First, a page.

Diverticulosis

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Diverticulosis is a disease where small pouches of your intestine bulge outward through the outer lining of the colon. While these pouches called diverticula can present themselves in any part of the intestines, they are most commonly found on the left side of the colon known as the descending and sigmoid colon. Diverticulosis is a generally benign condition and does not usually cause discomfort. Both diverticulosis and diverticulitis fall in the category of diverticular disease. Diverticulitis is the condition where these small pouches become infected or inflamed. You have to have diverticulosis before you can have diverticulitis. If you have diverticulosis, it is important to be monitored by a GI specialist in order to prevent diverticulitis. You can find a GI specialist through GI Alliance.

Physicians are still unsure of the exact cause of diverticulosis. The general consensus is that these pouches come through the outer wall when abnormal pressure in the colon is applied, from muscle spasms or straining to push out stool. There also seems to be a strong correlation to family history which suggests that genetic inheritance can put someone at a higher risk of diverticulosis. Age is the main risk factor for diverticulosis. It can affect both men and women. Starting at the age of 40, the chance of getting diverticulosis increases approximately every 10 years. About half of people ages 60-80 have diverticulosis and most people over the age of 80 have it.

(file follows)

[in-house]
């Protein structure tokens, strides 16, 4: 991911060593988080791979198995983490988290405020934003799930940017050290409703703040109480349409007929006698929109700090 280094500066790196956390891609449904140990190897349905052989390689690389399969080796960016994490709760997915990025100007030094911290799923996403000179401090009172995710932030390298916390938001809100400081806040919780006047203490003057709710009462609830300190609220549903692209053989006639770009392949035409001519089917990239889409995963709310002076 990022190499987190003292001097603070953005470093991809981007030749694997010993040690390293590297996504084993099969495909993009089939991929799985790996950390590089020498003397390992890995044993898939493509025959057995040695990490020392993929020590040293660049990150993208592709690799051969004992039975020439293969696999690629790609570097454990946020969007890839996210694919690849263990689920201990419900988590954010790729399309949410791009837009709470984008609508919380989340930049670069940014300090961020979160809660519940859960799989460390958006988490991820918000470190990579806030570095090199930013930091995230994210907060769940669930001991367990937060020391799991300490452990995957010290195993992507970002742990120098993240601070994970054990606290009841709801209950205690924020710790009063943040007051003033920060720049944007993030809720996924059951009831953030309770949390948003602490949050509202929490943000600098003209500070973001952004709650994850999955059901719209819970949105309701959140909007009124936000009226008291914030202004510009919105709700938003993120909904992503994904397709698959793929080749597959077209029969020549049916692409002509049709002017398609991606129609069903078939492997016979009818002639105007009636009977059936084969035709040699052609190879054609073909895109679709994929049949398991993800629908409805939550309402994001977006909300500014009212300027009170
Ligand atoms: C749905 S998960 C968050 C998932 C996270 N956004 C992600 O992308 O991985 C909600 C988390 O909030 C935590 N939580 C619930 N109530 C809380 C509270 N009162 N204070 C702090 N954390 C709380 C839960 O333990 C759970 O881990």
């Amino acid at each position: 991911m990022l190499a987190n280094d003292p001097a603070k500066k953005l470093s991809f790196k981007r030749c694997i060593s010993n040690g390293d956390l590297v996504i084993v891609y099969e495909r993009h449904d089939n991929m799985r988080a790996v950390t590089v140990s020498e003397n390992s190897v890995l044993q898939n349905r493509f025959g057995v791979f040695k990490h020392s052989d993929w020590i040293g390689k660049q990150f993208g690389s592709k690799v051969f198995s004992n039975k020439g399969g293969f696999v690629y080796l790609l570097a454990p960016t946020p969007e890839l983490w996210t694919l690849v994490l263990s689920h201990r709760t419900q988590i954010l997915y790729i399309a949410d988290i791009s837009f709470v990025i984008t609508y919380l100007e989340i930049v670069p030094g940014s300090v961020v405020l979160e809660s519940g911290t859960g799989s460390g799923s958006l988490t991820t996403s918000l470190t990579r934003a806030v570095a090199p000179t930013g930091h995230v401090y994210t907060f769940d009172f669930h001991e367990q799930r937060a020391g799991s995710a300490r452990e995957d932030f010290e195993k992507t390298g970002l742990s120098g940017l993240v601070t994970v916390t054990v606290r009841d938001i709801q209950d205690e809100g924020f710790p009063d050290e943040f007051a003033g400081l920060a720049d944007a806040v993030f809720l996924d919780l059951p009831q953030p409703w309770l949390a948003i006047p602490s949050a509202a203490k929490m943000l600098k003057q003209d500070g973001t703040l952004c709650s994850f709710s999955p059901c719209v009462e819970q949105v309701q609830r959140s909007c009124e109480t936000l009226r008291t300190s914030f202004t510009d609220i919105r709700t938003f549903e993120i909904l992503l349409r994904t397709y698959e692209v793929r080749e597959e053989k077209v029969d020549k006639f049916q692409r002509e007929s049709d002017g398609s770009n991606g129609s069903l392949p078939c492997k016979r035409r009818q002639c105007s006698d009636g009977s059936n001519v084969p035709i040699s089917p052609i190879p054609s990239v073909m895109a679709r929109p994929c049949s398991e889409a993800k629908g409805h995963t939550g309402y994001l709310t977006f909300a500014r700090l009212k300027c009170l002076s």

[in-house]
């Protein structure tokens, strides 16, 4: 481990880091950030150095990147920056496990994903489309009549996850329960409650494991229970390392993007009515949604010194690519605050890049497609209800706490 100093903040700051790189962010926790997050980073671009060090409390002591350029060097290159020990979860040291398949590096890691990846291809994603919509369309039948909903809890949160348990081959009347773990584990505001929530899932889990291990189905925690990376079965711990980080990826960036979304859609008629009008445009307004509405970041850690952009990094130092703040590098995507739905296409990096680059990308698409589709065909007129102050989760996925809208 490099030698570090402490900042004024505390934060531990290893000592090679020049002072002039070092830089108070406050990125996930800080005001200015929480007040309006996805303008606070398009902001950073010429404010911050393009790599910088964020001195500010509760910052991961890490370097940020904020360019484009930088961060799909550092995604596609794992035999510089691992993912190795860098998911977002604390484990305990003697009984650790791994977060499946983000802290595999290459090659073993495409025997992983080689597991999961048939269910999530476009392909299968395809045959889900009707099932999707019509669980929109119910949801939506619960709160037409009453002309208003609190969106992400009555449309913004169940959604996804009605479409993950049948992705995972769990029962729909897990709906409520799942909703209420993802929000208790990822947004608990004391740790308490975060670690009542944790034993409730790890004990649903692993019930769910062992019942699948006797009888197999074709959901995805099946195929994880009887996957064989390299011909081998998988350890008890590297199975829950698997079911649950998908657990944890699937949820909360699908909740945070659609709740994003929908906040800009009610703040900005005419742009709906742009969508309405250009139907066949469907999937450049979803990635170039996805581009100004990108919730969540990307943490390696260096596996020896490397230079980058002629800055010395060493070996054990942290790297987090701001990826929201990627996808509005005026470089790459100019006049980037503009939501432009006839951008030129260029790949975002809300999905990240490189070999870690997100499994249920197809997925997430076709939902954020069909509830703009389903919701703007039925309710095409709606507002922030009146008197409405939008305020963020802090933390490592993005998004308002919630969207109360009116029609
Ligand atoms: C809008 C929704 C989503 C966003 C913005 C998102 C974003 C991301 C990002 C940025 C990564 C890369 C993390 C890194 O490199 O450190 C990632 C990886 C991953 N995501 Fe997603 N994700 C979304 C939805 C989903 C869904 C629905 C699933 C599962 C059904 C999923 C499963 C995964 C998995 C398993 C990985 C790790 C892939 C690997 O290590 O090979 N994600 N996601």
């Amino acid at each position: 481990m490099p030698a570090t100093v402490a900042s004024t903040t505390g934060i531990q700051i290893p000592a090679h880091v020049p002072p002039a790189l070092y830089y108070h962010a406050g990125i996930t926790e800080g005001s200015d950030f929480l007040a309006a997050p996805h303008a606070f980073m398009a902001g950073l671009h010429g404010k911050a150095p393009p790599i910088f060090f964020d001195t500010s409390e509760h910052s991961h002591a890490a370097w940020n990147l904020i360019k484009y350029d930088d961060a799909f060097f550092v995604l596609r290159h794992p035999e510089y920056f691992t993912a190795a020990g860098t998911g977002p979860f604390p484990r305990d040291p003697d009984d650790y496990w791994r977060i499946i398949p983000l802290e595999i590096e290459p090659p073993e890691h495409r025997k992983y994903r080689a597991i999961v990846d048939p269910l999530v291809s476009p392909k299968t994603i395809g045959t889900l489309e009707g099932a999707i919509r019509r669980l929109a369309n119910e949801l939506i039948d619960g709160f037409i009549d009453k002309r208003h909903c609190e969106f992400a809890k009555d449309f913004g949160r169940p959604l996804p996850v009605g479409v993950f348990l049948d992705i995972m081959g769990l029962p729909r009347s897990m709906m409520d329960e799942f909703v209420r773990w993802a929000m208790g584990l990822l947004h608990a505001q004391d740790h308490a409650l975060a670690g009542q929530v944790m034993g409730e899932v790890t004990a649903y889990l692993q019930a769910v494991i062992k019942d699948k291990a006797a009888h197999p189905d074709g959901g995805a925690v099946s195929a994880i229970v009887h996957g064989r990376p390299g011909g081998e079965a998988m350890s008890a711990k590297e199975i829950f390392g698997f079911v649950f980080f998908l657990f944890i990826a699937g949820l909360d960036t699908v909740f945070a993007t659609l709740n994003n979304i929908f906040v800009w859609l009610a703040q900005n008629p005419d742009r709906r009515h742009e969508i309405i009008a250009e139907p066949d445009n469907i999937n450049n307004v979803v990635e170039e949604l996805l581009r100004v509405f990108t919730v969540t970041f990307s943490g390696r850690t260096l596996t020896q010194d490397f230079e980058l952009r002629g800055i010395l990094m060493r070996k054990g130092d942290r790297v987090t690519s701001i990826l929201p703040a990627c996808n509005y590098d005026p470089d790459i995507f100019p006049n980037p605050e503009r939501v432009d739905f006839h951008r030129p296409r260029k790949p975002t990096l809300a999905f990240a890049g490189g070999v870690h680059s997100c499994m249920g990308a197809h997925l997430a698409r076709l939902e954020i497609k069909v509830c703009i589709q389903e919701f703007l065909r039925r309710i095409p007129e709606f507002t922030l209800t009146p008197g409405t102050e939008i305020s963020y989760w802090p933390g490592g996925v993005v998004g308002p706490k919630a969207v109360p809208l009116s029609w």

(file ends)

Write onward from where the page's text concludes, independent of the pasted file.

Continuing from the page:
Generally, there are no symptoms of diverticulosis. If someone were to show symptoms of diverticulosis, those might include:

  • Abdominal pain and cramping
  • Diarrhea
  • Bloating
  • Constipation

If you experience any troubling symptoms related to your GI tract like those above, contact a GI Alliance location near you.

The main goal of treatment for diverticulosis is to keep the pouches (or pockets) from getting infected or inflamed. Some possible treatments include:

  • High-fiber diet
  • Probiotics
  • Fiber supplements

Possible ways to prevent diverticulosis include:

  • Lose weight if overweight
  • Avoid red meat and foods high in fat
  • Quit smoking or don’t start smoking
  • Avoid using anti-inflammatory drugs such as ibuprofen
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If you are at risk for diverticulosis and want to prevent the serious infection of diverticulitis, it is important to partner with a GI expert in order to help manage your condition. You can find a local gastroenterologist through the nation's largest physician-led network of GI specialists, GI Alliance. If you have symptoms of a GI disorder or are at risk for diverticulosis, contact GI Alliance and partner with a board-certified gastroenterologist to maintain your optimal health.

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